These are my comments from an email book group discussion. They seem out of context because that's exactly where they are...
(On all detectives having upsetting pasts) I think books need to be about interesting people, and it's possible
that people with "upsetting pasts" are, all other things being equal,
more interesting to us as readers than those without. That said, off
the top of my head I can only think of Matt Scudder that fits the
description. Who else is there?
(On Alex's emotional baggage)
I get the impression that before the book opened he had more or less
dealt with the situation by running away to the cabin, by burying the
past, he'd forgotten all about it. The guilt wasn't part of his day to
day life any longer.
Seeing a dead body (and a rather gruesomely executed one at that) and
getting involved in a murder case has brought the buried past to life
for him in the present day. Added to that is that the murderer of his
partner seems to be involved in this series of murders too. That's
pretty frightening stuff to come up against so long after the first
I don't think that he should blame himself for the past, I can't see how
he or Franklin could have done anything different. But I can see that
he would blame himself, wouldn't anybody wonder if they had just done
something slightly different that day then perhaps everything would have
turned out different? (I'll stop that train of thought before I drift
into chaos theory and bore you all to death...)
I think "running away" was a reasonable thing to do. It didn't sound
like he had much going for him in Detroit, his job was kaputt, his wife
had left him; I think going and living in his fathers cabin in (not
quite) the middle of nowehere was a fair response to the situation. It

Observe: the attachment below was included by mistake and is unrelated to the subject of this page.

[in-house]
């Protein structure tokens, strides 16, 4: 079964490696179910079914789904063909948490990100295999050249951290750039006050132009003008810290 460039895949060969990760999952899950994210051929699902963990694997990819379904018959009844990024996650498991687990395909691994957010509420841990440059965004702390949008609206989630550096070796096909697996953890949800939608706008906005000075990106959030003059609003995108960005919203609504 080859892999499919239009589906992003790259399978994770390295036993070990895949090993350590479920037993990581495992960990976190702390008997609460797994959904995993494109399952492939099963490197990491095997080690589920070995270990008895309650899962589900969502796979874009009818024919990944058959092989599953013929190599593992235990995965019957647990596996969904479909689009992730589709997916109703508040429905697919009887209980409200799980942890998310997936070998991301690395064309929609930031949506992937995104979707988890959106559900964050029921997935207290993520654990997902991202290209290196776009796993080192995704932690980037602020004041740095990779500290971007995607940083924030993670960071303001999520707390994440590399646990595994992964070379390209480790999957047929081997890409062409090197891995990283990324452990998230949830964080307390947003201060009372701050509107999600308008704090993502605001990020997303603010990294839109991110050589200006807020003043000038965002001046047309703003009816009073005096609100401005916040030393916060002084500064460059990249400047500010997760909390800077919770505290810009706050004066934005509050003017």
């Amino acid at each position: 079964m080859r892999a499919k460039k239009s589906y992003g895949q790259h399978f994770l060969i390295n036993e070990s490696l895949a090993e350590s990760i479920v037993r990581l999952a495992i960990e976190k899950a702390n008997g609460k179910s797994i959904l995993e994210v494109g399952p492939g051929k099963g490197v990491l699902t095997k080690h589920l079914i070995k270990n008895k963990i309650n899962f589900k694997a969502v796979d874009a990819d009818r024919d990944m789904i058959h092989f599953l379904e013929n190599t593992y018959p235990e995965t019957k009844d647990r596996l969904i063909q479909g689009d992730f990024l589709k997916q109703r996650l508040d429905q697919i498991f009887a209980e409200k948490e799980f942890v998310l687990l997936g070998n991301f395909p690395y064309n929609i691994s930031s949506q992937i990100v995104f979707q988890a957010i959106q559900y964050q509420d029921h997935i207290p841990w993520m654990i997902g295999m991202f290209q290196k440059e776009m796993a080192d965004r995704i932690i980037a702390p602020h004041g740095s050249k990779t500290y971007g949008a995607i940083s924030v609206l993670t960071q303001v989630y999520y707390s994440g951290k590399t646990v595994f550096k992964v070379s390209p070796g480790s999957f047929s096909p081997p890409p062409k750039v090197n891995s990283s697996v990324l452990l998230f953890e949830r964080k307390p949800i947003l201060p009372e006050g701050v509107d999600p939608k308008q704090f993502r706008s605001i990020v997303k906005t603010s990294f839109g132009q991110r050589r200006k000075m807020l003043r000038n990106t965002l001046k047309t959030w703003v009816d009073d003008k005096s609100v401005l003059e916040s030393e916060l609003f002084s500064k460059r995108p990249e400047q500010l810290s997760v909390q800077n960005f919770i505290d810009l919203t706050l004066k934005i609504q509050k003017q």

seemed to have worked out fairly well up until now.
I don't really think he needs any "help". He's certainly got problems
but I don't think they are insurmountable or long lasting. I think once
this case is over he'll be ok again, and probably better off than before
since I hope some of his demons, to do with Rose, will be exorcised by
the end of the book.
I like him so far, he seems like a decent man and he didn't exactly ask
to get tangled up in the situation he's in.
The murders had better have something to do with Rose else I'm going to
be mightily annoyed at the amount of flashbacks to the Rose case that
we're getting! I don't think Alex is obsessed, just upset and scared by
the connections to his shooting.
I think it's a setup of some kind, but I can't figure out who would know
enough to do so as Alex doesn't think he's told anyone. Maybe he's been
talking in his sleep to Sylvia. That seems like a reasonable guess to
me, and she's nasty enough that i don't mind her murdering people.
(On how I would catch the killer)
Oh, set up a trap with me as the bait, lure the killer in to it, then
get them to confess all by professing to know exactly what happened when
I don't. No, perhaps not. I'll gather everybody within a hundred mile
radius into my cabin and recreate the crime - the murderer will be so
upset by the errors I make that they'll have to pipe up to correct me
and then I'll have them. No, can't see that working either! Damn, it's
back to detective school for me I'm going to get myself killed at this
(On sense of place) From the snowy pic on the cover I thought the book was going to be nice
and cool and an escape from the summer sun, but I haven't really got any
sense of place or chilliness from the book. Apart from the log cabins,
which sound rather pleasant, I haven't got an image of any of the
outside places in my head.
Purchased on 13th April 2000.